Microsoft's latest Patch Tuesday security fixes for its products included two last-minute updates that show the company rushing to respond to the escalating pace of cyber attacks.
Patch Tuesday sees major slew of vulnerabilities to be fixed
Microsoft's Patch Tuesday update has been released, giving users a highly anticipated fix for a TIFF zero-day flaw and 23 other bugs affecting company software.
Microsoft has announced that it is further strengthening Internet Explorer with the release of a critical bulletin in this month's Patch Tuesday next week.
Microsoft released five bulletins on its June Patch Tuesday, fixing one critical vulnerability in Internet Explorer.
Microsoft released ten bulletins yesterday fixing 33 vulnerabilities, including the zero-day in Internet Explorer 8.
Microsoft has acknowledged problems caused by a patch released this week that can cause system errors.
Microsoft issued nine bulletins to fix 14 vulnerabilities this week; however it left several known flaws unpatched.
Microsoft released seven bulletins last night, containing four patches rated as critical, to fix 20 vulnerabilities.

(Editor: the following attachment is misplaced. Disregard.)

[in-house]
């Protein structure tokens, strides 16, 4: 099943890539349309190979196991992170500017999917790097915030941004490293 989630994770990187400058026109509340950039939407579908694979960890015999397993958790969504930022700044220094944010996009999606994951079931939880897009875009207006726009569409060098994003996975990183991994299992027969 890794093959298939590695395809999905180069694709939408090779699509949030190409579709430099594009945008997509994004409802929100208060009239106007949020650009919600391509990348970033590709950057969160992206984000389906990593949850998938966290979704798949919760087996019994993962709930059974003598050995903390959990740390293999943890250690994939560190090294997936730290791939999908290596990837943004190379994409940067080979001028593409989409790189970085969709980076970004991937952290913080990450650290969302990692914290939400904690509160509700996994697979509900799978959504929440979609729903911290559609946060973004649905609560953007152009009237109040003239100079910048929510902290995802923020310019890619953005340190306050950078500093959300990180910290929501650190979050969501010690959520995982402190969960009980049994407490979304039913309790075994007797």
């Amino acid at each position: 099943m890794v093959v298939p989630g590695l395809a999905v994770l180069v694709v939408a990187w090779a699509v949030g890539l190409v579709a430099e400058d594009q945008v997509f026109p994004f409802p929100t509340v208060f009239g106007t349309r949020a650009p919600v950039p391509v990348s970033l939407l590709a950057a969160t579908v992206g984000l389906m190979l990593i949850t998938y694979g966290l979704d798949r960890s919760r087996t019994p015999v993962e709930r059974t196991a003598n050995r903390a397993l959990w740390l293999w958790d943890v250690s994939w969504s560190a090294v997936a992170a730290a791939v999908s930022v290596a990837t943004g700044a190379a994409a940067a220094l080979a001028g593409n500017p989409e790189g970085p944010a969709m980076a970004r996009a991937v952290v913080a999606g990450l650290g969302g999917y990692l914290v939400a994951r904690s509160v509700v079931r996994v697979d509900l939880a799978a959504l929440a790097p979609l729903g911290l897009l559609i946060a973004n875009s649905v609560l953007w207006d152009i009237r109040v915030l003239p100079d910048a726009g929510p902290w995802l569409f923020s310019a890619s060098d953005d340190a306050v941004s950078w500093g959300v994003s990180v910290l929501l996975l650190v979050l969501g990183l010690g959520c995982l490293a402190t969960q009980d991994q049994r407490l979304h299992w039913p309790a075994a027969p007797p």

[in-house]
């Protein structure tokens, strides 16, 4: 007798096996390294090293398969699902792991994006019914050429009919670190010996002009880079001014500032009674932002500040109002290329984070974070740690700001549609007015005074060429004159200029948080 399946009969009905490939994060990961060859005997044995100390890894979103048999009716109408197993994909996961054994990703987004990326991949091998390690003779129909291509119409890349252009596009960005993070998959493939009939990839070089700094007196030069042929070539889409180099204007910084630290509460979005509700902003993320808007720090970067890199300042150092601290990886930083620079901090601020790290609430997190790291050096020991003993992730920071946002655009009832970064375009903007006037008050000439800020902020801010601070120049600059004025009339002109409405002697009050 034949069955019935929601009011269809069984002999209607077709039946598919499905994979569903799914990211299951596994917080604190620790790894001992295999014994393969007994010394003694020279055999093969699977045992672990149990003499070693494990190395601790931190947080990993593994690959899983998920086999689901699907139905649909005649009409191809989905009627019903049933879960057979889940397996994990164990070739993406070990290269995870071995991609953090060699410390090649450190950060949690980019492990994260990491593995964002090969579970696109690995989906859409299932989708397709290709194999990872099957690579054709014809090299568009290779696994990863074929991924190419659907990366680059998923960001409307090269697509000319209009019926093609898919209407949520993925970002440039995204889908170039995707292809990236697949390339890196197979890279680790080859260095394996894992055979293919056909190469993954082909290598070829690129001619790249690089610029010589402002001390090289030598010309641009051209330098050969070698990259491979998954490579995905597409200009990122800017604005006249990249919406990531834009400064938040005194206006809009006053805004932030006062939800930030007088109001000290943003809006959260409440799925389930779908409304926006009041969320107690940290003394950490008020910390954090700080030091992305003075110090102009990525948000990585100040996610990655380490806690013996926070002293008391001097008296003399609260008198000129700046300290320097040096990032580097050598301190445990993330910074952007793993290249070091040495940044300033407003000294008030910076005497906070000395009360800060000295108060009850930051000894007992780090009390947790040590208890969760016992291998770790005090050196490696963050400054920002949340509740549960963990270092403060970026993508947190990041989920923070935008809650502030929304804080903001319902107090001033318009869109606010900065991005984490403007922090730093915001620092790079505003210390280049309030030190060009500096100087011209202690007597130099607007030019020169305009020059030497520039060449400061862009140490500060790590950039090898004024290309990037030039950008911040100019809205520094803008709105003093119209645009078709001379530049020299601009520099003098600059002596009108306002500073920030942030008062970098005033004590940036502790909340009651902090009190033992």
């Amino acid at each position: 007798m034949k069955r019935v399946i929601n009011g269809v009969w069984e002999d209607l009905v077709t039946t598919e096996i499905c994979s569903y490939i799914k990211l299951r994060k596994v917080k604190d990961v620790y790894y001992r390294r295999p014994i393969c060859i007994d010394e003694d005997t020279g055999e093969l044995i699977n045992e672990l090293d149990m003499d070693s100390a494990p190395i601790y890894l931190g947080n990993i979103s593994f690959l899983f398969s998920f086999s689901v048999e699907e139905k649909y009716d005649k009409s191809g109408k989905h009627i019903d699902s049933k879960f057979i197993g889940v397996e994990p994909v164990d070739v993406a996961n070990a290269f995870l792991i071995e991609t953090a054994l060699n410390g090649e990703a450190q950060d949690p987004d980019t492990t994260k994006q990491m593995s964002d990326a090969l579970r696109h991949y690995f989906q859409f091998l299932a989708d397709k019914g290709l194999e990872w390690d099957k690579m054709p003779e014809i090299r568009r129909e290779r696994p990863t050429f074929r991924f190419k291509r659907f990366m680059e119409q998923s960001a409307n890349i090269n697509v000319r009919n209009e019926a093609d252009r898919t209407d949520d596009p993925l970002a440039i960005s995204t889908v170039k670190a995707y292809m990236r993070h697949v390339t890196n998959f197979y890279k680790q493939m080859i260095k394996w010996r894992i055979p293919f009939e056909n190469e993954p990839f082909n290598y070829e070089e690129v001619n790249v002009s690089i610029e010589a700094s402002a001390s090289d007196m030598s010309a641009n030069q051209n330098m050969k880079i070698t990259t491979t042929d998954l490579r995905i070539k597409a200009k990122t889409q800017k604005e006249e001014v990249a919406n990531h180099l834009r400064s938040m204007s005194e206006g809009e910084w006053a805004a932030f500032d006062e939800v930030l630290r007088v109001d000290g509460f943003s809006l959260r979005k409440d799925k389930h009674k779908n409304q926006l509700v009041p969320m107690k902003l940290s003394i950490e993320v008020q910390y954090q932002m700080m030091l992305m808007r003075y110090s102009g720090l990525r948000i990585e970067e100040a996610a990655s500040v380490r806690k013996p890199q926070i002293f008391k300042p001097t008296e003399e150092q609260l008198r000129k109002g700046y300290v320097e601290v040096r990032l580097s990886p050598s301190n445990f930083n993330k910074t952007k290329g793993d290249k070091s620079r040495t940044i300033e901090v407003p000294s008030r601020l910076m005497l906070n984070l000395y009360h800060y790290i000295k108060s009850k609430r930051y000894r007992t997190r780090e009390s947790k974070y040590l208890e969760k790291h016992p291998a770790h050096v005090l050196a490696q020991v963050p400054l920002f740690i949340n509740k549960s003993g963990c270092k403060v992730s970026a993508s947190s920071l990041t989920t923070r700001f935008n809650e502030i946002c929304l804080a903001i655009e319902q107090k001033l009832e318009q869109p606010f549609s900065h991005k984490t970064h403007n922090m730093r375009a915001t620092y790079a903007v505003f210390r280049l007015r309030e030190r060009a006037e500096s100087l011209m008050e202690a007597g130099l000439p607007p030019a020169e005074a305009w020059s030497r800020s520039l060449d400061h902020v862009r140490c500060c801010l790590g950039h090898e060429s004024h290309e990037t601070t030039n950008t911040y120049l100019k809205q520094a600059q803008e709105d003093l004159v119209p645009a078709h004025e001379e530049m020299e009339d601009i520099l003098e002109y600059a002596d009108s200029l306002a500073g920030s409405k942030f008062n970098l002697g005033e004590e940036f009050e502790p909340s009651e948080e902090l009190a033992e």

Microsoft released 12 bulletins, five of which were rated as critical, to address 57 vulnerabilities on Patch Tuesday.
Microsoft released seven bulletins on its first patch Tuesday of 2013, addressing 12 vulnerabilities in Windows, Office, Developer Tools and Windows Server.
After a quiet January Patch Tuesday that saw only one security update, Microsoft is back with a vengeance this month.
Microsoft delivered its monthly security update on Tuesday to rectify 12 vulnerabilities, five of which are present in Internet Explorer (IE) and comprise the most pressing patch to deploy.
Microsoft plans to release eight patches on Tuesday - six for "critical" vulnerabilities - as part of its monthly security update.
Hours after releasing four patches as part of its monthly security update, Microsoft warned late Tuesday of a new, zero-day vulnerability in Word that is being actively exploited in targeted but limited attacks.
A massive domain name server (DNS) design vulnerability that could permit cache poisoning - effectively allowing an attacker to direct users to the website of his choosing - is set to be fixed by an unprecedented synchronized series of multivendor patches.
In its Patch Tuesday update, Microsoft addressed nine vulnerabilities by releasing four security updates, none of which were deemed critical.
The software giant plans to release seven patches, of which three of them are rated "critical", in the June round of bug fixes tomorrow
The software giant has addressed six vulnerabilities in its monthly security update, including those affecting Word, Publisher, Jet Database Engine and Malware Protection Engine.